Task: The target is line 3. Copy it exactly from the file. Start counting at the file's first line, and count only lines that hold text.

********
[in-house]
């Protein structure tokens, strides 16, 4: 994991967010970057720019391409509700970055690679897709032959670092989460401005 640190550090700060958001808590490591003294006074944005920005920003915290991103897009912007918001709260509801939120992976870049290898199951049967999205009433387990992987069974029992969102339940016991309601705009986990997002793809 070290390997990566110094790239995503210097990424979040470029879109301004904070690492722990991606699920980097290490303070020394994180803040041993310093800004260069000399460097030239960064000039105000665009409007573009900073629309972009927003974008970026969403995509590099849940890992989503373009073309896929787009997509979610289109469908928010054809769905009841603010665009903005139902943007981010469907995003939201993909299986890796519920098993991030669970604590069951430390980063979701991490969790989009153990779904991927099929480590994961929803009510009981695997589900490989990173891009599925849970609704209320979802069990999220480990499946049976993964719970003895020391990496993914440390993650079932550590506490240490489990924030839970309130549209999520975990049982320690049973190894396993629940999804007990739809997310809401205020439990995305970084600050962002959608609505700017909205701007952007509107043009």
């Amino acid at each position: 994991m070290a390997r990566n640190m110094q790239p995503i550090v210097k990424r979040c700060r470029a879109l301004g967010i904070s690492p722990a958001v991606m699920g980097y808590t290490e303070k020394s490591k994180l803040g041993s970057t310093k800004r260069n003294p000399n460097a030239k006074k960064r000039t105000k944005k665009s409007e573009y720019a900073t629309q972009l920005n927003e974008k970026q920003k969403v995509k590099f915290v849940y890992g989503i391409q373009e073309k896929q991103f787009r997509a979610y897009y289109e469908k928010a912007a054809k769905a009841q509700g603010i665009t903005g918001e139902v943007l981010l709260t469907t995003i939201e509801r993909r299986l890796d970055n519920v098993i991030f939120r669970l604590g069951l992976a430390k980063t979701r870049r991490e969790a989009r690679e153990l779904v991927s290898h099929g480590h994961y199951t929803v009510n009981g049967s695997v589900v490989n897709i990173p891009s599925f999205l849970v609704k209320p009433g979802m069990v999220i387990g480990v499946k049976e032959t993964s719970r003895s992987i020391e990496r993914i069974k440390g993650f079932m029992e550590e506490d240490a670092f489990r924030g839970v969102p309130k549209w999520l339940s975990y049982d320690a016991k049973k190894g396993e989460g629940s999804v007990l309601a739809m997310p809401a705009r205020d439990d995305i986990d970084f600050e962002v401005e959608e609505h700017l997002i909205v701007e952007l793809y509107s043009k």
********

């Amino acid at each position: 994991m070290a390997r990566n640190m110094q790239p995503i550090v210097k990424r979040c700060r470029a879109l301004g967010i904070s690492p722990a958001v991606m699920g980097y808590t290490e303070k020394s490591k994180l803040g041993s970057t310093k800004r260069n003294p000399n460097a030239k006074k960064r000039t105000k944005k665009s409007e573009y720019a900073t629309q972009l920005n927003e974008k970026q920003k969403v995509k590099f915290v849940y890992g989503i391409q373009e073309k896929q991103f787009r997509a979610y897009y289109e469908k928010a912007a054809k769905a009841q509700g603010i665009t903005g918001e139902v943007l981010l709260t469907t995003i939201e509801r993909r299986l890796d970055n519920v098993i991030f939120r669970l604590g069951l992976a430390k980063t979701r870049r991490e969790a989009r690679e153990l779904v991927s290898h099929g480590h994961y199951t929803v009510n009981g049967s695997v589900v490989n897709i990173p891009s599925f999205l849970v609704k209320p009433g979802m069990v999220i387990g480990v499946k049976e032959t993964s719970r003895s992987i020391e990496r993914i069974k440390g993650f079932m029992e550590e506490d240490a670092f489990r924030g839970v969102p309130k549209w999520l339940s975990y049982d320690a016991k049973k190894g396993e989460g629940s999804v007990l309601a739809m997310p809401a705009r205020d439990d995305i986990d970084f600050e962002v401005e959608e609505h700017l997002i909205v701007e952007l793809y509107s043009k």